Earlier this week I was really honored and excited to receive a phone call telling me that Lady of the Nile, my 7th paranormal romance set in ancient Egypt, had been selected as a Finalist in the Romance Writers of America Fantasy Futuristic & Paranormal Chapter’s PRISM Award!
That’s exciting stuff to a writer in the FF&P romance genres…see the full list of Finalists in all categories here. Congratulations to everyone whose book Finalled! Winners will be announced at the national conference in July.
I write my ancient Egyptian tales as a labor of love – not that I don’t love my scifi romance books because I DO and those are my main focus and genre – but the reader audience for ancient world romance tends to be smaller, without much crossover between the SFR genre and this one. I’ve often written about how the YA novel Mara, Daughter of the Nile by Eloise Jarvis McGraw first inspired me to want to write tales set in the far past. I was further inspired by seeing the King Tut exhibit many years ago, which included the amazing golden mask. And then there’s my favorite 1950’s ‘B” movie, ‘Princess of the Nile’.
My titles are an homage to McGraw’s book in fact (“…of the Nile”). I read that novel in elementary school, still have a copy and reread it periodically. (I also named the heroine in Wreck of the Nebula Dream ‘Mara’.) So when I place myself in ancient Egypt it’s a complete change of pace for me from my futuristic stories and a fun challenge as an author.
I try to put myself in the head of a person who might have lived then, and I make sure the gods and goddesses are present and involved in the daily lives of the people, as the ancients believed and hoped they were. As the reviewers at Dear Author said of Ghost of the Nile (itself an award winner): “There’s Egypt and gods and magic and strong men and stronger women and love even beyond death and into the Afterlife. The historic details add spice throughout the story and these definitely aren’t 21st C people in linen kilts.”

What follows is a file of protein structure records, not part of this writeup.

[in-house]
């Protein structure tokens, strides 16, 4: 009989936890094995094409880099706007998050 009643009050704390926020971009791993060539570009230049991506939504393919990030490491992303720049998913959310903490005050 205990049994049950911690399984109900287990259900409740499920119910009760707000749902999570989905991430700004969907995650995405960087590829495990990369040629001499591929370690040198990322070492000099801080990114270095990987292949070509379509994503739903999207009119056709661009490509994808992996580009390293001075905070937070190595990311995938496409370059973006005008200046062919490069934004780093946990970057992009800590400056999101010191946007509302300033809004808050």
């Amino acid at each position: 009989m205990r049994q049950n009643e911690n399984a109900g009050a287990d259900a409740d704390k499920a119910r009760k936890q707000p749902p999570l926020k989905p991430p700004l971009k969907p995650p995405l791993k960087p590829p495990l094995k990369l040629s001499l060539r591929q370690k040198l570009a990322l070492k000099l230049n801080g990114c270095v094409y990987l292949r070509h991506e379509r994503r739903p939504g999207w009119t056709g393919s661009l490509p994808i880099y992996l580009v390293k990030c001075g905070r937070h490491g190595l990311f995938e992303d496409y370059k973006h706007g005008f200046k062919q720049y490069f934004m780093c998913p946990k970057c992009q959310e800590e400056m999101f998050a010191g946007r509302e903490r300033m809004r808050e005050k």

My heroes are usually the Special Forces men of their day – Pharaoh’s Own Guard, which is a unit I created (tell me Pharaohs didn’t have their own elite guard forces!) – strong, tough, smart, loyal…and the heroines are priestesses, healers, land owners…in ancient Egypt women could play many significant roles and my women carry on that tradition.
And of course Priestess of the Nile was my first published book, thanks to Carina Press. So the ancient Egyptians have been very good to me as well. I think of the Crocodile God Sobek as my special good luck charm, since he was the hero in that book.
There was even some serious Hollywood interest in making Priestess into a movie! Although that never came to fruition, like so many failed projects in the entertainment world but still…never say never.
I recently received the best compliment ever from a reader, who sent me a message that she’d been to the current King Tut exhibit at an LA museum and was amazed how familiar to her all the items and the various gods and goddesses seemed because she’d read my novels. (My books are set about 300 years after the time of Tut.) That was a fun and deeply satisfying thing to hear as an author! I have a page on this blog devoted to my approach to historical accuracy...I’m not writing ‘historical novels’ but I do my best to infuse the time and place into the books as thoroughly as I can.
Tuya, a high ranking lady-in-waiting at Pharaoh’s court, lives a life of luxury, pageantry and boredom. Khian, a brave and honorable officer from the provinces temporarily re-assigned to Thebes, catches her eye at a gold of valor ceremony. As the pair are thrown together by circumstances, she finds herself unaccountably attracted to this man so unlike the haughty nobles she’s used to. But a life with Khian would mean leaving the court and giving up all that she’s worked so hard to attain. As she goes about her duties, Tuya struggles with her heart’s desires.
When Tuya is lured into a dangerous part of Thebes by her disgraced half-brother and kidnapped by unknown enemies of Egypt, Khian becomes her only hope. Pharaoh assigns him to bring the lady home.
Aided by the gods, Khian races into the desert on the trail of the elusive kidnappers, hoping to find Tuya before it’s too late. Neither of them has any idea of the dark forces arrayed against them, nor the obstacles to be faced. An ancient evil from the long gone past wants to claim Tuya for its own purposes and won’t relinquish her easily.
Can Khian find her in time? Will he and his uncanny allies be able to prevent her death? And if the couple escapes and reaches safety, what of their fledgling romance?